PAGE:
Detecting factors associated with transmission is important to understand disease epidemics, and to design effective public health measures. Clustering and terminal branch lengths (TBL) analyses are commonly applied to genomic data sets of Mycobacterium tuberculosis (MTB) to identify sub-populations with increased transmission. Here, I used a simulation-based approach to investigate what epidemiological processes influence the results of clustering and TBL analyses, and whether differences in transmission can be detected with these methods. I simulated MTB epidemics with different dynamics (latency, infectious period, transmission rate, basic reproductive number R0, sampling proportion, sampling period, and molecular clock), and found that all considered factors, except for the length of the infectious period, affect the results of clustering and TBL distributions. I show that standard interpretations of this type of analyses ignore two main caveats: (1) clustering results and TBL depend on many factors that have nothing to do with transmission, (2) clustering results and TBL do not tell anything about whether the epidemic is stable, growing, or shrinking, unless all the additional parameters that influence these metrics are known, or assumed identical between sub-populations. An important consequence is that the optimal SNP threshold for clustering depends on the epidemiological conditions, and that sub-populations with different epidemiological characteristics should not be analyzed with the same threshold. Finally, these results suggest that different clustering rates and TBL distributions, that are found consistently between different MTB lineages, are probably due to intrinsic bacterial factors, and do not indicate necessarily differences in transmission or evolutionary success.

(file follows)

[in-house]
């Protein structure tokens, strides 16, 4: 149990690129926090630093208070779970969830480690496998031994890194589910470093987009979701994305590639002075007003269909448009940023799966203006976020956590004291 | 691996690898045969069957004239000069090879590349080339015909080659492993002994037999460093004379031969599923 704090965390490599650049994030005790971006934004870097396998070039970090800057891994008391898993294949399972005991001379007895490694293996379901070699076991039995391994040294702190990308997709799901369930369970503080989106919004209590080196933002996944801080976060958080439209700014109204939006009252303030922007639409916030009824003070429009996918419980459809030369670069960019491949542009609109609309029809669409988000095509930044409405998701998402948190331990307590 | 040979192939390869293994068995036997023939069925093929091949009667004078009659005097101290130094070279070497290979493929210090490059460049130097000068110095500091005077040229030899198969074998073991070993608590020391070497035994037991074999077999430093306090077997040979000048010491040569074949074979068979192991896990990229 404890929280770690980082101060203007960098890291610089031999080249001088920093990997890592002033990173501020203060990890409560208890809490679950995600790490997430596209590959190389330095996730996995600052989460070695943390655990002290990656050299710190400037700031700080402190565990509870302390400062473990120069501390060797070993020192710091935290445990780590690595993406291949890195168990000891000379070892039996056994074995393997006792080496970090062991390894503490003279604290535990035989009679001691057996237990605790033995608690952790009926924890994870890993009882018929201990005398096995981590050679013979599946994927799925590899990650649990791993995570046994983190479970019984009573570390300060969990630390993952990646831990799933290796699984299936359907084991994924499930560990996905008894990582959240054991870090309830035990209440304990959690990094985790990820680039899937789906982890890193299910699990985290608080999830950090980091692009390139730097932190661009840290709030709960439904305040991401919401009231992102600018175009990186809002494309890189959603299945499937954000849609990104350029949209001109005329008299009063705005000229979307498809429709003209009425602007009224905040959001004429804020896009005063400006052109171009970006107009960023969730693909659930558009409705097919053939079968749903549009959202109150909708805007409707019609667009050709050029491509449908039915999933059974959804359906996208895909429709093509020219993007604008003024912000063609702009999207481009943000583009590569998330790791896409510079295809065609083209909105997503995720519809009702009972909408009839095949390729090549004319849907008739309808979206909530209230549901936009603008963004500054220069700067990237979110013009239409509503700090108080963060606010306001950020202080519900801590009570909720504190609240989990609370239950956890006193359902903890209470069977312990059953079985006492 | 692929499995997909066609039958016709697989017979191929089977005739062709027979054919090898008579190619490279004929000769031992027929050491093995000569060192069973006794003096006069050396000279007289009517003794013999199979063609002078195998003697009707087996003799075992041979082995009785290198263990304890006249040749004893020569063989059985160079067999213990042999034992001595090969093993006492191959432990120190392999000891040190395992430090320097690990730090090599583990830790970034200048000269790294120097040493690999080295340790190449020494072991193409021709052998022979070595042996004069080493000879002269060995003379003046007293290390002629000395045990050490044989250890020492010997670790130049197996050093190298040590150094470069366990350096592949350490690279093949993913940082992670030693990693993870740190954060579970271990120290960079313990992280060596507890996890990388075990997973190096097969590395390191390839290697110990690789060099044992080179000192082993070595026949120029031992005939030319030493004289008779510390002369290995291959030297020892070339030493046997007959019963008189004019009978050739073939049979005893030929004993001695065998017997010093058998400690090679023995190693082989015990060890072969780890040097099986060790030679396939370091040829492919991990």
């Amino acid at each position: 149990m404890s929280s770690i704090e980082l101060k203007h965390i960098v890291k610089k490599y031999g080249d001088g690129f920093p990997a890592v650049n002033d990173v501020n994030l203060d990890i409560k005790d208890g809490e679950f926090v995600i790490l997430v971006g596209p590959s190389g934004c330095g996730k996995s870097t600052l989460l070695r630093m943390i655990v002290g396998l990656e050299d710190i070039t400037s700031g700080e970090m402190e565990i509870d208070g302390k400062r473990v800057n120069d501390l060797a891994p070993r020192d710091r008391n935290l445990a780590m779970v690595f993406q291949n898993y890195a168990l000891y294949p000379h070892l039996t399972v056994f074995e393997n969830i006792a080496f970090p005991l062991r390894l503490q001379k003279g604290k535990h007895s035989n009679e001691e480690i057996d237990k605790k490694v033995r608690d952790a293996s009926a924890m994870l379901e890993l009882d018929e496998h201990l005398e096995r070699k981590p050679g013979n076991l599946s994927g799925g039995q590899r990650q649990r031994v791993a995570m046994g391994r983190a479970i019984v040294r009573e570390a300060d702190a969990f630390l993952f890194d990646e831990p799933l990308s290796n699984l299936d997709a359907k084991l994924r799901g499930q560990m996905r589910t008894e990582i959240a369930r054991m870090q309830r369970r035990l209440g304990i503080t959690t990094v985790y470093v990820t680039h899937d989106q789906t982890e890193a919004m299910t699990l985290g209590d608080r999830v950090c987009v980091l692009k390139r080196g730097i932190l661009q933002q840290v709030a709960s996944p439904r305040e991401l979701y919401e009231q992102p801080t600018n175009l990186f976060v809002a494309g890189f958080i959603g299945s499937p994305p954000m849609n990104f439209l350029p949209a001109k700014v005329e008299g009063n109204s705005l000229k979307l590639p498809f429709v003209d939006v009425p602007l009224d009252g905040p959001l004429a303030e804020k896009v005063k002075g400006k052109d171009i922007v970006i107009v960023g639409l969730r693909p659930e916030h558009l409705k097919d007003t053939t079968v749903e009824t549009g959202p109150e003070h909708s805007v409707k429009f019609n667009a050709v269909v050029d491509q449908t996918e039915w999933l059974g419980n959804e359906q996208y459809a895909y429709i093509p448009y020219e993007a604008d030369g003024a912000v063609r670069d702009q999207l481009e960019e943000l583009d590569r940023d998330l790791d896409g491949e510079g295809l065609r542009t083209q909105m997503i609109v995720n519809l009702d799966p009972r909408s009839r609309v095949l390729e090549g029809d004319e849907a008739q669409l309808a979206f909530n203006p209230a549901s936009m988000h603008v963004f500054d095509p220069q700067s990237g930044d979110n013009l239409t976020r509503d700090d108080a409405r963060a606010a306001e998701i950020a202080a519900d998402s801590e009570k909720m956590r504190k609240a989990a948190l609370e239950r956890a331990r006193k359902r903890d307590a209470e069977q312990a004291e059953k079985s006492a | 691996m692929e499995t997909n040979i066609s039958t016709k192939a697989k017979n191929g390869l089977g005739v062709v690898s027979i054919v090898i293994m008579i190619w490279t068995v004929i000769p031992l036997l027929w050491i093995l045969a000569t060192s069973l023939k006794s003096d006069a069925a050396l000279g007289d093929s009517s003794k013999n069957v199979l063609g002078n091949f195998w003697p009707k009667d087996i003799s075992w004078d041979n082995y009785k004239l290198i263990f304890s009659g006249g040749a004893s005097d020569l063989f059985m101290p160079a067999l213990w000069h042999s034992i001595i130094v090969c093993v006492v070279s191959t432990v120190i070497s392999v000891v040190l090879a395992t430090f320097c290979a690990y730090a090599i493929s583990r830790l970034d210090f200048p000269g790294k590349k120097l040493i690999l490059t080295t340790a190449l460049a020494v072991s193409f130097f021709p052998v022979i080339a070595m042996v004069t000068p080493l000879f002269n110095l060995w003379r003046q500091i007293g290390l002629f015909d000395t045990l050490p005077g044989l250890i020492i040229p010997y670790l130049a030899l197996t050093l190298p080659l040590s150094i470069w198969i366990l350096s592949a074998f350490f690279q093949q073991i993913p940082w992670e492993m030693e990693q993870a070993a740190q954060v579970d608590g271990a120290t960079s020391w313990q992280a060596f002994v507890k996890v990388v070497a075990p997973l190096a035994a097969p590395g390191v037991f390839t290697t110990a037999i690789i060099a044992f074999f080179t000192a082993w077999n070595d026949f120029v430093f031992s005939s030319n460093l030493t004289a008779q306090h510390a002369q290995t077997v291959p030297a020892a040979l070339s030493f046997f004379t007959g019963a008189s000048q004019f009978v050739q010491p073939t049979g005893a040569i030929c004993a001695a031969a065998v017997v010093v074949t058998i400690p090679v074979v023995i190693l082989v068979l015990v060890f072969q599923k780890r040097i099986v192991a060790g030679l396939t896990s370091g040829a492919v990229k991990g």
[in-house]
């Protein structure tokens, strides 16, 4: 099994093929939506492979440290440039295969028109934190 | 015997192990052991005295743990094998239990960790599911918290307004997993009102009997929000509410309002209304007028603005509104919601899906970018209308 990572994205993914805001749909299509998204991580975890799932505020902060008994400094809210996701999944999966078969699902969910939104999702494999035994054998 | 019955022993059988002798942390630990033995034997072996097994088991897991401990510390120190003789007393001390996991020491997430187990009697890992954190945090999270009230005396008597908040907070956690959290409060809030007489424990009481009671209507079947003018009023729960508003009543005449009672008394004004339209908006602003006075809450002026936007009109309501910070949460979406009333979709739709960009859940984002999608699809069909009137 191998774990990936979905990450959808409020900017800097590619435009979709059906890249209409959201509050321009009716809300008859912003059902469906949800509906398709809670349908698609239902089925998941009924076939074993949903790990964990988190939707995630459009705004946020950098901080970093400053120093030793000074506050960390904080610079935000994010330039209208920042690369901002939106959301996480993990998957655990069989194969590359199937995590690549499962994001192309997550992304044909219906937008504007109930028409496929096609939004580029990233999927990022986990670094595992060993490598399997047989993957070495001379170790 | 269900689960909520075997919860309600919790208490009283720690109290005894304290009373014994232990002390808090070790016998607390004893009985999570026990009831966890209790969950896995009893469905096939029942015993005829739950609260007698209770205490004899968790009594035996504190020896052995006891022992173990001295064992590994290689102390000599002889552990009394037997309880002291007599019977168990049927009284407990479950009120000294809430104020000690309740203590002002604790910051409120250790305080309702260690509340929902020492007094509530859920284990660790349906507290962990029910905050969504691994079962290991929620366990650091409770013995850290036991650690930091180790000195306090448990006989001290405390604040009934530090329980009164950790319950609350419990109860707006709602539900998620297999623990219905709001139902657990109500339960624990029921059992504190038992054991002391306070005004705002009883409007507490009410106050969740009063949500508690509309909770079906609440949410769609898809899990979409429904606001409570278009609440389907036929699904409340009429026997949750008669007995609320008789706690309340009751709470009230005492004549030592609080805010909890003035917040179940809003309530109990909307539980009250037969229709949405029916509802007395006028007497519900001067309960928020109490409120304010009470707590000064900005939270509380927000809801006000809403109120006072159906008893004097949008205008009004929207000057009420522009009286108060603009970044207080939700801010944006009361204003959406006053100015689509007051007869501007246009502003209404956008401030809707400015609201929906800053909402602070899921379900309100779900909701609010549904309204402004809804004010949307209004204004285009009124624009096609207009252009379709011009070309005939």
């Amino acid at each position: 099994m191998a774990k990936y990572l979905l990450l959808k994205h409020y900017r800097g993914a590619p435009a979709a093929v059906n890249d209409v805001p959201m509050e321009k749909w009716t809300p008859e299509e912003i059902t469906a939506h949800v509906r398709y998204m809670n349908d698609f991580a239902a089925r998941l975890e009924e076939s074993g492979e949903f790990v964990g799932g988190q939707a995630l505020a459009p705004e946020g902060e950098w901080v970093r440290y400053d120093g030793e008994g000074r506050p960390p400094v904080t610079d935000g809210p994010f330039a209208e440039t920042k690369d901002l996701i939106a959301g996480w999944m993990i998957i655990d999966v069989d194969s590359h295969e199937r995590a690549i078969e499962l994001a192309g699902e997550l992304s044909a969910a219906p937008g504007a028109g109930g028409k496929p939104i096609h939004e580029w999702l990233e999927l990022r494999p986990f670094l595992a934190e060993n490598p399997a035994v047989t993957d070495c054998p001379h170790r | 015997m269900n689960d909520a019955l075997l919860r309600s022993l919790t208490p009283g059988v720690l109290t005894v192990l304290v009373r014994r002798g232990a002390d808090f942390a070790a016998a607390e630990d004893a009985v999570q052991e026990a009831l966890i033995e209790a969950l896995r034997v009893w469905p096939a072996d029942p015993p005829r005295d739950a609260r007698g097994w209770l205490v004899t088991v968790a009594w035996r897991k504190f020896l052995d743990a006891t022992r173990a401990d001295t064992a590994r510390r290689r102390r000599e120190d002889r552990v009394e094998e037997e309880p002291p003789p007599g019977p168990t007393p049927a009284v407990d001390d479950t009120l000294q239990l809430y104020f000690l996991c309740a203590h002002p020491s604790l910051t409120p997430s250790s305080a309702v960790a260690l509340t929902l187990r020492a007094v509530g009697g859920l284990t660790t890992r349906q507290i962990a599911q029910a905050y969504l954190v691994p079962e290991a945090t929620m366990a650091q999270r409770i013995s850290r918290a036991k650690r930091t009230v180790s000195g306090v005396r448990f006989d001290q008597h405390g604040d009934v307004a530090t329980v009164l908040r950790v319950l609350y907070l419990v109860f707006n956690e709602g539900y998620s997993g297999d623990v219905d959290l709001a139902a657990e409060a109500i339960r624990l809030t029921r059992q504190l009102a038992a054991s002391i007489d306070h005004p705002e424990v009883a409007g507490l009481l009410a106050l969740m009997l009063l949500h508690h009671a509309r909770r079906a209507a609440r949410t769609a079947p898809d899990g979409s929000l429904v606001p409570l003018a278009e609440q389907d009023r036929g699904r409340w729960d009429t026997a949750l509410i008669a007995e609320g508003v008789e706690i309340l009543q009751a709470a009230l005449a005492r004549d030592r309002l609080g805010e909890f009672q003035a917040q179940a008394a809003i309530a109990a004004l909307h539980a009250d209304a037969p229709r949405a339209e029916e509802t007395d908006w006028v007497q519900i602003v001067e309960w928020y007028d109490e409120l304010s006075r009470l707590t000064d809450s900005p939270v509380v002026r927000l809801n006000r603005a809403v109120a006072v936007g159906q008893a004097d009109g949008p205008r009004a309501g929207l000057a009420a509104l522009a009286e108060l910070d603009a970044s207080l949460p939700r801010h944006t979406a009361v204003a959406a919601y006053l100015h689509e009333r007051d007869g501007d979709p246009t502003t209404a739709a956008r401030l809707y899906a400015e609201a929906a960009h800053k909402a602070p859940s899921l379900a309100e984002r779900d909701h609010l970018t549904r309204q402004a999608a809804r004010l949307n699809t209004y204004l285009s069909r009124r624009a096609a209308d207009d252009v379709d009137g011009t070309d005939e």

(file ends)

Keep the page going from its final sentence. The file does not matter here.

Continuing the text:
Mobile genetic elements (MGEs) are agents of horizontal gene transfer in bacteria, but can also be vertically inherited by daughter cells. Establishing the dynamics that led to contemporary patterns of MGEs in bacterial genomes is central to predicting the emergence and evolution of novel and resistant pathogens. Methicillin-resistant Staphylococcus aureus (MRSA) clonal-complex (CC) 398 is the dominant MRSA in European livestock and a growing cause of human infections. Previous studies have identified three categories of MGEs whose presence or absence distinguishes livestock-associated CC398 from a closely related and less antibiotic-resistant human-associated population. Here, we fully characterise the evolutionary dynamics of these MGEs using a collection of 1180 CC398 genomes, sampled from livestock and humans, over 27 years. We find that the emergence of livestock-associated CC398 coincided with the acquisition of a Tn916 transposon carrying a tetracycline resistance gene, which has been stably inherited for 57 years. This was followed by the acquisition of a type V SCCmec that carries methicillin, tetracycline, and heavy metal resistance genes, which has been maintained for 35 years, with occasional truncations and replacements with type IV SCCmec. In contrast, a class of prophages that carry a human immune evasion gene cluster and that are largely absent from livestock-associated CC398 have been repeatedly gained and lost in both human- and livestock-associated CC398. These contrasting dynamics mean that when livestock-associated MRSA is transmitted to humans, adaptation to the human host outpaces loss of antibiotic resistance. In addition, the stable inheritance of resistance-associated MGEs suggests that the impact of ongoing reductions in antibiotic and zinc oxide use in European farms on livestock-associated MRSA will be slow to be realised.